Valentine Monnier, a 62 year old French actress, revealed in an interview with Le Parisien that director Roman Polanski violently raped her in 1975 at his skiing chalet in Gstaad, Switzerland. At the time, Monnier was 18 years old while Polanski was 42. She told Le Parisien that she went to Polanski’s skiing chalet with a group of friends, even though she did not know him personally.

Polanski had made sexual advances towards her while they were seated together on a ski lift. Even though Monnier had expressed her disinterest, he asked her for a private moment alone with her after dinner. “Life had not yet taught me to be suspicious,” she explained to the paper. Polanski then emerged fully nude and raped her.

Monnier is the sixth woman to accuse Polanski of rape. His other accusers all allege that he sexually assaulted them when they were teenagers or younger, the youngest having been 10 years old when he is said to have molested her. Perhaps the most recognizable case is that of Samantha Geimer (née Gailey), who, in 1977, accused him of drugging her and raping her after taking photographs of her for the magazine Vogue Hommes. He was commissioned to take a series of photos of adolescent girls, and later said that he wanted to depict them as “sexy, pert, and thoroughly human.”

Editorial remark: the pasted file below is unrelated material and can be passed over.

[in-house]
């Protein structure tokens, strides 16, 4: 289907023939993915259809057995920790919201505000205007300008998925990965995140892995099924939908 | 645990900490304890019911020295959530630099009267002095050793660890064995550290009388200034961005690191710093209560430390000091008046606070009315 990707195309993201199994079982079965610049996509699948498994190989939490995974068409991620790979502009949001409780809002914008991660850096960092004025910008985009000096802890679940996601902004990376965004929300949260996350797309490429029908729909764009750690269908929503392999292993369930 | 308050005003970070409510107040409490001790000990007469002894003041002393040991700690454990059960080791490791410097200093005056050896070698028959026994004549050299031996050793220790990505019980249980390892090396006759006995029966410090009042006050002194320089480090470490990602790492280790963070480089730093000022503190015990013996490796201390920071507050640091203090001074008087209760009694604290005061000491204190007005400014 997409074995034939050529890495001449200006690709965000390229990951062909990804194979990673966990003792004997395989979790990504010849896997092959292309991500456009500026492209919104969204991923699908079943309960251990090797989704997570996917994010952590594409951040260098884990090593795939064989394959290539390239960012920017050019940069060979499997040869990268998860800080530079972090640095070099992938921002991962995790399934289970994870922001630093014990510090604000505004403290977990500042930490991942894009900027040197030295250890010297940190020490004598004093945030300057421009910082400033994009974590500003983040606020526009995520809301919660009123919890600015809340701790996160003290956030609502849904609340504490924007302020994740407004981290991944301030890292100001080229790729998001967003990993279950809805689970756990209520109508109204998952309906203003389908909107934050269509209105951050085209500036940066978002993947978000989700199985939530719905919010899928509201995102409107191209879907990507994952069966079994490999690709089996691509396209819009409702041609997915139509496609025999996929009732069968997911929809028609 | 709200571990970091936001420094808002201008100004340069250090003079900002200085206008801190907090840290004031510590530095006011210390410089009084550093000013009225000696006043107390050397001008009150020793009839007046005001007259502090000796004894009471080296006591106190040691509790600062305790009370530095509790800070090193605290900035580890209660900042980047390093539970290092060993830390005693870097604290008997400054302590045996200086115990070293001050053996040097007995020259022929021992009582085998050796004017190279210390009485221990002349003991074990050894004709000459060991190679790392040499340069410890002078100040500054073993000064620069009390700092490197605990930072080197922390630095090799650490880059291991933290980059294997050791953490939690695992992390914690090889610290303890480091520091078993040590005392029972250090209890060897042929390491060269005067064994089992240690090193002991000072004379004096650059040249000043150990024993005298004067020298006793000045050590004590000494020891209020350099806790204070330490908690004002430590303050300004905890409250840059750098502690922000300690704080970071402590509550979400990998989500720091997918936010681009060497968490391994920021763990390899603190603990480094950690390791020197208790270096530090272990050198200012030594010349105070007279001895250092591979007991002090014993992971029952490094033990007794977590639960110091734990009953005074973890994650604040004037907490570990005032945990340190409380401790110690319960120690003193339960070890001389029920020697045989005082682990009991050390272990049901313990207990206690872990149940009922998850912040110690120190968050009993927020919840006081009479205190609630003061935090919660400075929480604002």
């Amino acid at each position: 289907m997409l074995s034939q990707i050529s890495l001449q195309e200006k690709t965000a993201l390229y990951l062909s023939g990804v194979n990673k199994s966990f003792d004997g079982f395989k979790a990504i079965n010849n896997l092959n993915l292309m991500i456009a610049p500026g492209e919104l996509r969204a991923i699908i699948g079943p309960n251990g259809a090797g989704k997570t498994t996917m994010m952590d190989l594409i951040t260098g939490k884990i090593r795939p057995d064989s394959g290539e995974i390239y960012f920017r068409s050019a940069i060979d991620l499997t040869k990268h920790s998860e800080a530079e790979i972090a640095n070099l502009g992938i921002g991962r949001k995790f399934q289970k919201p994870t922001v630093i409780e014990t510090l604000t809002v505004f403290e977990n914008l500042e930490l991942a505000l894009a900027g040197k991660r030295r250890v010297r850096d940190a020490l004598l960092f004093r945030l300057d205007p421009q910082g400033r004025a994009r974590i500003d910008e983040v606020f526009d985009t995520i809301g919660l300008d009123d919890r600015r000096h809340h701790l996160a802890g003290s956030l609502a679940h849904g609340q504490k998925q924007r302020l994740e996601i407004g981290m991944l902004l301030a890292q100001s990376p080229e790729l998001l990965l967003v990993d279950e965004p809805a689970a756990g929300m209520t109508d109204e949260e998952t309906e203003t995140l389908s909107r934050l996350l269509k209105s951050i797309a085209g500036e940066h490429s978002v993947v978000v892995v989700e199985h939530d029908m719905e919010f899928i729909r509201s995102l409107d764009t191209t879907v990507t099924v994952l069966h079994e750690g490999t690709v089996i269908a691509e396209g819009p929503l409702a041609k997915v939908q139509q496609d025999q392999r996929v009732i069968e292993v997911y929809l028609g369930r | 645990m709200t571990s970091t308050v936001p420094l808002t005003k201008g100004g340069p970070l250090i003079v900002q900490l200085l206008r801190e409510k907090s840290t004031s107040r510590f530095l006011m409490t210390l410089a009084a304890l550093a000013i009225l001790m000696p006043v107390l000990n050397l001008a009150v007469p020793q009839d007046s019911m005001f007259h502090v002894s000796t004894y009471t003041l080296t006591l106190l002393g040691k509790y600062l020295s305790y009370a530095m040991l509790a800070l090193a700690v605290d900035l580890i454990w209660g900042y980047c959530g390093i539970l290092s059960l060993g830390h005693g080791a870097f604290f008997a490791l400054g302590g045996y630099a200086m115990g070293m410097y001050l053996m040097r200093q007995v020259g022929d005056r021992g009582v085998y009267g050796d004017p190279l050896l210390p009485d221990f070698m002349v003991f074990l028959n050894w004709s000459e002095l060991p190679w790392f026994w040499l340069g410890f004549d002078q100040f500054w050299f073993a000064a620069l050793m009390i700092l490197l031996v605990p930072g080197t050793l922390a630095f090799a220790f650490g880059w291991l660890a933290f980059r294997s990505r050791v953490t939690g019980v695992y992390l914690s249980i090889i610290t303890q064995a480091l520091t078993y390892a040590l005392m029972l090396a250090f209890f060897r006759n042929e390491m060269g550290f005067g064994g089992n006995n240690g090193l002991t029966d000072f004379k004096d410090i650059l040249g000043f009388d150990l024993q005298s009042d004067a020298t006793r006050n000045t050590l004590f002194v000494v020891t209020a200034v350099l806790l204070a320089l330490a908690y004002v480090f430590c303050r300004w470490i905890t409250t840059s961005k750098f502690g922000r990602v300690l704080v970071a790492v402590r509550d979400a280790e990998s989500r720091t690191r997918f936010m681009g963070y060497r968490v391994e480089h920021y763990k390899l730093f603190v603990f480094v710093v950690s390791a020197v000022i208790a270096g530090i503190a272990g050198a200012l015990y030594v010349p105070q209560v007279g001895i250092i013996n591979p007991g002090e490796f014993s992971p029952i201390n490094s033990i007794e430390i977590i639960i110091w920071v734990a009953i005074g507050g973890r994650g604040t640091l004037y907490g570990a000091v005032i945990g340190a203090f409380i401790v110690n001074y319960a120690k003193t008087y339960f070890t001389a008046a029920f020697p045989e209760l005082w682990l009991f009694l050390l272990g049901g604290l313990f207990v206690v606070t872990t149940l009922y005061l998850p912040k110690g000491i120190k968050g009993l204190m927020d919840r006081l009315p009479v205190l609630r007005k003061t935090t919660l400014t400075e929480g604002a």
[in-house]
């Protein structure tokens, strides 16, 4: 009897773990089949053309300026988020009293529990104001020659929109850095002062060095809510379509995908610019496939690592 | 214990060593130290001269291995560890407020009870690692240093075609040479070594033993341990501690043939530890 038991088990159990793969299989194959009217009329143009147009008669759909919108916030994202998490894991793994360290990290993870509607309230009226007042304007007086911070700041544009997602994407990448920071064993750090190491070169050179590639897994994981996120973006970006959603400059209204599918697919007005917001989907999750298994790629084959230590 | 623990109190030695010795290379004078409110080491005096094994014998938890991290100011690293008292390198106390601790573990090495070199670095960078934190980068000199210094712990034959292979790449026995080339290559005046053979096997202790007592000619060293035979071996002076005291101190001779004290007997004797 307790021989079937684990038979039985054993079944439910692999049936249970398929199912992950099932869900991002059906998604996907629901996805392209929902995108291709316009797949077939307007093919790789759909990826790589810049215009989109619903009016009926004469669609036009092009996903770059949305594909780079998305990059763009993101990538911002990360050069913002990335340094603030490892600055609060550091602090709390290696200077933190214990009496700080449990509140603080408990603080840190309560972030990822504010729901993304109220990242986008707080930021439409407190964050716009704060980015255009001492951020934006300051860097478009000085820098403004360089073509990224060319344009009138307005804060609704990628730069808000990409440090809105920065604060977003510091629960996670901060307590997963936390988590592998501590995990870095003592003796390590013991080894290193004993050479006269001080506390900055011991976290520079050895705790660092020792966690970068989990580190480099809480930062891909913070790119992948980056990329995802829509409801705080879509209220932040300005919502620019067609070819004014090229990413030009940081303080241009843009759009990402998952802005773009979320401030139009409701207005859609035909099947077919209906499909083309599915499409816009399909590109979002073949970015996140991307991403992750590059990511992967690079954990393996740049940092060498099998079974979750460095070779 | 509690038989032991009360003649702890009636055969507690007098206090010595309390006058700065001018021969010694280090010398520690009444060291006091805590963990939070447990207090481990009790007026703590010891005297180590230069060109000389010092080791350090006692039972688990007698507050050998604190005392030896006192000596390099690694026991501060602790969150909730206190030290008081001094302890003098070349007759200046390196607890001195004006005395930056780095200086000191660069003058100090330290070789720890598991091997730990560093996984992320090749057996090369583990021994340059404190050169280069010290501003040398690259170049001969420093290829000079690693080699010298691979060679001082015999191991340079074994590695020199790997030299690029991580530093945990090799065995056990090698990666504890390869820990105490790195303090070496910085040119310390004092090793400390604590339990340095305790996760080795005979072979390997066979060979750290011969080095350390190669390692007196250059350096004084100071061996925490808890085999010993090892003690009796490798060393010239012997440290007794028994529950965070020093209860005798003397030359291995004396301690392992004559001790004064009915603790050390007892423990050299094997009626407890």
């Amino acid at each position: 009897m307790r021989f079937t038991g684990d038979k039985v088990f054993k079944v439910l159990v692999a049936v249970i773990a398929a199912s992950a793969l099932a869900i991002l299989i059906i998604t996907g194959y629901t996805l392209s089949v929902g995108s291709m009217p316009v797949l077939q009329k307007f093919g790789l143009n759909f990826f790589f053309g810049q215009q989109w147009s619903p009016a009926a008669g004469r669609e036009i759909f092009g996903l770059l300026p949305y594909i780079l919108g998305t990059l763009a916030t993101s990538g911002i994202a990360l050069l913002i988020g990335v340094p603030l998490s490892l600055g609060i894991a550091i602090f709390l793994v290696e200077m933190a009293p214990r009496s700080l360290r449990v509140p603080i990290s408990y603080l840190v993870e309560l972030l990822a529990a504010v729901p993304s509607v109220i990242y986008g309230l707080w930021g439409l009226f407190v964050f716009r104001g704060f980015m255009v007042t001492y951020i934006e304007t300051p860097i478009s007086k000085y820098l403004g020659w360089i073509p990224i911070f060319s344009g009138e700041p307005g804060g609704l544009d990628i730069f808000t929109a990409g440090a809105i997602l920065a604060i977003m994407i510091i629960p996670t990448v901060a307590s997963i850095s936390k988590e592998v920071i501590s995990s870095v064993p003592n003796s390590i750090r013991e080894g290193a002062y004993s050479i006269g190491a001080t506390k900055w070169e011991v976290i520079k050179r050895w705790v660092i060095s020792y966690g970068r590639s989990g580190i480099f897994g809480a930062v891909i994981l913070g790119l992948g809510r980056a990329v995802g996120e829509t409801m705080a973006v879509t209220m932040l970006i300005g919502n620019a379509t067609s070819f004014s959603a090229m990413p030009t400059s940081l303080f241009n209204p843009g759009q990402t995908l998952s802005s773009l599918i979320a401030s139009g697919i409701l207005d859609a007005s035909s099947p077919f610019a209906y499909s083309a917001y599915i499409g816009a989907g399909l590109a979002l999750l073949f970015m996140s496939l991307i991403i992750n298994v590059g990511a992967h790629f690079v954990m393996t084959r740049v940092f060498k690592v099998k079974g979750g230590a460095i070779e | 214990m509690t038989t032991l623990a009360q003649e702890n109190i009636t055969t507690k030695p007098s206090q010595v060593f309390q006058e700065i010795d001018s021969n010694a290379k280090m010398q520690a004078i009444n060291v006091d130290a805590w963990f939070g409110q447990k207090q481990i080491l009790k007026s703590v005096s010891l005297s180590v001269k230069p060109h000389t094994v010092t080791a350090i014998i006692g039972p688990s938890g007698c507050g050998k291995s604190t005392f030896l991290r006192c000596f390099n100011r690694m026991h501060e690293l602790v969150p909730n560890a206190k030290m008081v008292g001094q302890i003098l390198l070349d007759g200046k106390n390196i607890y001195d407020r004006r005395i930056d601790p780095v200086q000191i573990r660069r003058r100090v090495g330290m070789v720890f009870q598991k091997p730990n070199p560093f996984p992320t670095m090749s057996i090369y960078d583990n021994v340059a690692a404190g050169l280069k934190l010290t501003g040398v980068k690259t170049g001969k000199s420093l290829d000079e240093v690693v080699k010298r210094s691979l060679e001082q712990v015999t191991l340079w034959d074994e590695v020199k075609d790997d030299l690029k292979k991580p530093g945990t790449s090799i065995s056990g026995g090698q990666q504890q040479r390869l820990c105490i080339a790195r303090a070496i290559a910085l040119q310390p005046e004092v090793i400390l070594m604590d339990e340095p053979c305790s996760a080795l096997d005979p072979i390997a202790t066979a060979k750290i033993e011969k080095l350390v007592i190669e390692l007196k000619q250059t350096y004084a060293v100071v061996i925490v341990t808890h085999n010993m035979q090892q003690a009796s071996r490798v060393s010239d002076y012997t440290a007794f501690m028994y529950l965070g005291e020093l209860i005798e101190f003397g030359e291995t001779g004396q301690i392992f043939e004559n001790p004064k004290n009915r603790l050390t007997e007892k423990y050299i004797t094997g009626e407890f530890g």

Polanski was indicted on six criminal counts, including sodomy, sexual intercourse with a minor, and rape by the use of drugs. He then fled to France in 1978 to avoid being charged, and has been living there ever since. Prosecutors in Los Angeles have tried for years to bring Polanski back to the United States to resolve the case, but the French government has refused to extradite him.

In Monnier’s case, the statute of limitations for rape in France is 20 years, meaning that there is no way for Polanski to face charges. She said that she decided to come forward with her story because the publicity surrounding Polanski’s new film, “J’Accuse” (named “An Officer and a Spy” in English) has revived traumatic memories for her. The film is about Captain Alfred Dreyfus, a French-Jewish officer who was wrongly accused of spying for Germany in the 1890’s. Polanski has said in interviews that he feels he can relate to Dreyfus’s story because he has also been repeatedly targeted by these accusations.

“Is this tenable, under the pretext of a film, the cover of history to hear ‘I accuse’ from the man who marked you like with iron when it is forbidden for you, the victim, to accuse him?” Monnier said to Le Parisien. Before publicly coming forward, she had written to both French first lady, Brigitte Macron and the junior minister for gender equality, Marlène Schiappa, in 2018. Schiappa wrote back to Monnier, admiring her for “breaking a 42 year long silence.”

Sources: the New York Times 11/9/19; Le Parisien 11/8/19; the Independent 10/5/08; Rolling Stone 10/5/17; Variety 11/8/19; CBS News 11/8/19

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